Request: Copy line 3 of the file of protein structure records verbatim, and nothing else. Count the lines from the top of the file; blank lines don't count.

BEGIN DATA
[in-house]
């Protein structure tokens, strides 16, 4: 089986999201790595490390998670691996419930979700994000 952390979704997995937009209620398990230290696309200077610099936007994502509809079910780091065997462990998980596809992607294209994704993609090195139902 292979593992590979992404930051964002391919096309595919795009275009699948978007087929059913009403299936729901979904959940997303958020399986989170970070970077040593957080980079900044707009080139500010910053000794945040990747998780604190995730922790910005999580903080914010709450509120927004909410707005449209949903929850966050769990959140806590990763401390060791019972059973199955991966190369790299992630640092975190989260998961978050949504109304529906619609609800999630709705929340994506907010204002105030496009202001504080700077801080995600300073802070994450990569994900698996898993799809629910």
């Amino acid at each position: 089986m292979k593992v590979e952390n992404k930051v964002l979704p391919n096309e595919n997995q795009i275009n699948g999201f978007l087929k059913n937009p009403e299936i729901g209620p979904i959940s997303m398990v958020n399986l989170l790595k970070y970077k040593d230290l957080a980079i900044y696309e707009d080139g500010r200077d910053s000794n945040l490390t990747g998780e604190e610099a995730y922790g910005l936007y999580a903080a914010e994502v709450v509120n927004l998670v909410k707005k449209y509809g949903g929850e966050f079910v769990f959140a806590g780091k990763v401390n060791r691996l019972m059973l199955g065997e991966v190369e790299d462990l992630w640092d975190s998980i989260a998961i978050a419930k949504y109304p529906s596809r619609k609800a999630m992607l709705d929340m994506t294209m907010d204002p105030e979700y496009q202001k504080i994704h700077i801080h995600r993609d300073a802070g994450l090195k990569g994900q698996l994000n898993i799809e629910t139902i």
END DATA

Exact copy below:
């Amino acid at each position: 089986m292979k593992v590979e952390n992404k930051v964002l979704p391919n096309e595919n997995q795009i275009n699948g999201f978007l087929k059913n937009p009403e299936i729901g209620p979904i959940s997303m398990v958020n399986l989170l790595k970070y970077k040593d230290l957080a980079i900044y696309e707009d080139g500010r200077d910053s000794n945040l490390t990747g998780e604190e610099a995730y922790g910005l936007y999580a903080a914010e994502v709450v509120n927004l998670v909410k707005k449209y509809g949903g929850e966050f079910v769990f959140a806590g780091k990763v401390n060791r691996l019972m059973l199955g065997e991966v190369e790299d462990l992630w640092d975190s998980i989260a998961i978050a419930k949504y109304p529906s596809r619609k609800a999630m992607l709705d929340m994506t294209m907010d204002p105030e979700y496009q202001k504080i994704h700077i801080h995600r993609d300073a802070g994450l090195k990569g994900q698996l994000n898993i799809e629910t139902i």